NDFS 200 exam 2

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    Generic Amino Acid 
  2. Acidic Amino Acids
    At neutral pH, lose proton ( --COO−  ), negatively charged
  3. Basic Amino Acids
    At neutral pH, gain a proton (-NH3+), positively charged
  4. Histidine:
    contains imidazole group (aromatic ring) that can be positively charged
  5. Branched
    chain protein
    essential body can't produce, consumed by muscle 
  6. Essential amino acids
    PVT TIM HA*LLAny Help In Learning These Little Molecules Proves Truly Valuable.

    • Histidine
    • Isoleucine
    • Leucine
    • Lysine
    • Methionine
    • phenylaline
    • threonine
    • tryptophan
    • valine
    • phenylalnine
    • valine
    • threomine
    • tryptophan
    • Arginine (in some birds)
    • Leucine
    • Lysine
  8. ¨Primary proteins
    ¤AAsequence, peptide bonds

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  9. ¨Secondary proteins
    • hydrogenbonds between backbone atoms
    • α-helix or β-sheets

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  10. Tertiary proteins
    5 types of bonds between R groups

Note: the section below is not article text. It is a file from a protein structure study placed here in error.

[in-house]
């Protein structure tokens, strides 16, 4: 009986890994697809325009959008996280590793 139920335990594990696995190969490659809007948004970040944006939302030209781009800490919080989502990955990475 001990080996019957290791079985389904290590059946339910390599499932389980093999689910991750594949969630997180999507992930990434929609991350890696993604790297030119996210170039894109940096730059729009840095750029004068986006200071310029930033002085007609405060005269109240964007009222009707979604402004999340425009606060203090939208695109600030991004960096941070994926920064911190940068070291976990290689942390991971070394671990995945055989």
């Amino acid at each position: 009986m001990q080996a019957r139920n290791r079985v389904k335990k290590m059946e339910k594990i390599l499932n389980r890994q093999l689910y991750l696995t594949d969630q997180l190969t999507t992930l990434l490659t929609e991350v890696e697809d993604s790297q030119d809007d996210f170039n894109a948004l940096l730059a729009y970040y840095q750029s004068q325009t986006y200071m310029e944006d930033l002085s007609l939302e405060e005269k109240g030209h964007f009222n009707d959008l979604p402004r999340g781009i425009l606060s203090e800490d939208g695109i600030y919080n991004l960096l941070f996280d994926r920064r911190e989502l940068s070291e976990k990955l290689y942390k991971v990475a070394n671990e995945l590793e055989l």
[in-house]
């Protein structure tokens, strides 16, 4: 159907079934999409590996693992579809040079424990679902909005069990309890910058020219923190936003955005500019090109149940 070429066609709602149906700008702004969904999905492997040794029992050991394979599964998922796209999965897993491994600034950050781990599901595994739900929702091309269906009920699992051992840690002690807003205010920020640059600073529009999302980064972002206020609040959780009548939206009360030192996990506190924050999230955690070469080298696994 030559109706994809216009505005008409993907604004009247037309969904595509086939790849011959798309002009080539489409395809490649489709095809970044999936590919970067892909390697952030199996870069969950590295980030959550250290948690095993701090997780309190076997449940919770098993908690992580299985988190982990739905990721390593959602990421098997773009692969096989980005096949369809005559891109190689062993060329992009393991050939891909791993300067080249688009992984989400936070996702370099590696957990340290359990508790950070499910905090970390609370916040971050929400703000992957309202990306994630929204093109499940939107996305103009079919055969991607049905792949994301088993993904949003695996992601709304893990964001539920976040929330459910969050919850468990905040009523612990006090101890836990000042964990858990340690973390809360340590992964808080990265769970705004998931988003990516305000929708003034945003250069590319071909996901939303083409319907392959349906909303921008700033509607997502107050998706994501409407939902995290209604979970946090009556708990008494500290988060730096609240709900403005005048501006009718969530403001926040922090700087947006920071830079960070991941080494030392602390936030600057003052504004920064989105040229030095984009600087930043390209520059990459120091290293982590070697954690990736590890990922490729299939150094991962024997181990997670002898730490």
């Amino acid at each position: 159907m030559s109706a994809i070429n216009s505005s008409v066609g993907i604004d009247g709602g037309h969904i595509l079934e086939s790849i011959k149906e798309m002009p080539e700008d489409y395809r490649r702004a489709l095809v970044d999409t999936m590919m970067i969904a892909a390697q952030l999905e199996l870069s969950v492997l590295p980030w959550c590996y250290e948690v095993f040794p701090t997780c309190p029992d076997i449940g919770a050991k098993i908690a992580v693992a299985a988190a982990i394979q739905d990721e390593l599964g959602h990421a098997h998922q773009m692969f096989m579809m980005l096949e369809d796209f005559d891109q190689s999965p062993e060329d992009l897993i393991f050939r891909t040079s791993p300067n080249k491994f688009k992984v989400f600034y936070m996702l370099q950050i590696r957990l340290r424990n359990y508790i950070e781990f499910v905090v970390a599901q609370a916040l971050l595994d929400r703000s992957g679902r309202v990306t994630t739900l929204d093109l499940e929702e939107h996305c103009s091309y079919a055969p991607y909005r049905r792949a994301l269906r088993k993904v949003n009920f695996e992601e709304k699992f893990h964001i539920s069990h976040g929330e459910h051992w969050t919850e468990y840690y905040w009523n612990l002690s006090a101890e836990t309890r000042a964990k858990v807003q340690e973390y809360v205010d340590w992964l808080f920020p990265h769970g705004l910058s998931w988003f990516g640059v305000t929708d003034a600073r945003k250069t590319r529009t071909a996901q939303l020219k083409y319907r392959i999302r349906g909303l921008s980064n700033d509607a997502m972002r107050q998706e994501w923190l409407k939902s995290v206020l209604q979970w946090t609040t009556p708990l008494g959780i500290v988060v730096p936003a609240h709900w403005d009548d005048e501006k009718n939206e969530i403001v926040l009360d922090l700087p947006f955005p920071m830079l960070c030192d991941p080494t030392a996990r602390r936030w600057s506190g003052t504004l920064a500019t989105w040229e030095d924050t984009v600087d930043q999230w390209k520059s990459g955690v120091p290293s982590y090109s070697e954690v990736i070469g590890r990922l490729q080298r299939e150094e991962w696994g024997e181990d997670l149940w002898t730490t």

H bonds

    Ionic attraction



    Disulfide bonds

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  11. ¨Quaternary:
    ¨Quaternary: subunit association

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  12. ¨Denatured dietary proteins are:
    safer (non-functioning enzymes,non-virulent bacteria, viruses)less allergenic¤more digestible, increase exposure toenzymes
  13. nonessenntal amino acids
    • Alanine
    • Arginine
    • Asparatic acid
    • cysteine
    • Glutamine
    • Glycine
    • proline
    • serine
    • tyrosine
  14. Essential amino acids
    • Histidine
    • Isoleucine
    • Leucine
    • Lysine
    • Methionine
    • phenylaline
    • threonine
    • tryptophan
    • valine
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    Aspartic acid
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    Glutamic acid
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  33. Peptide Bond Formation
    • Covalent bond
    • NH2 reacts w/-COOH

    H20 as by-product

    • AA side chain determines protein folding
    • --> myriad of functions
  34. All or none
    • Histidine deficiency à found in dipeptides in carnosine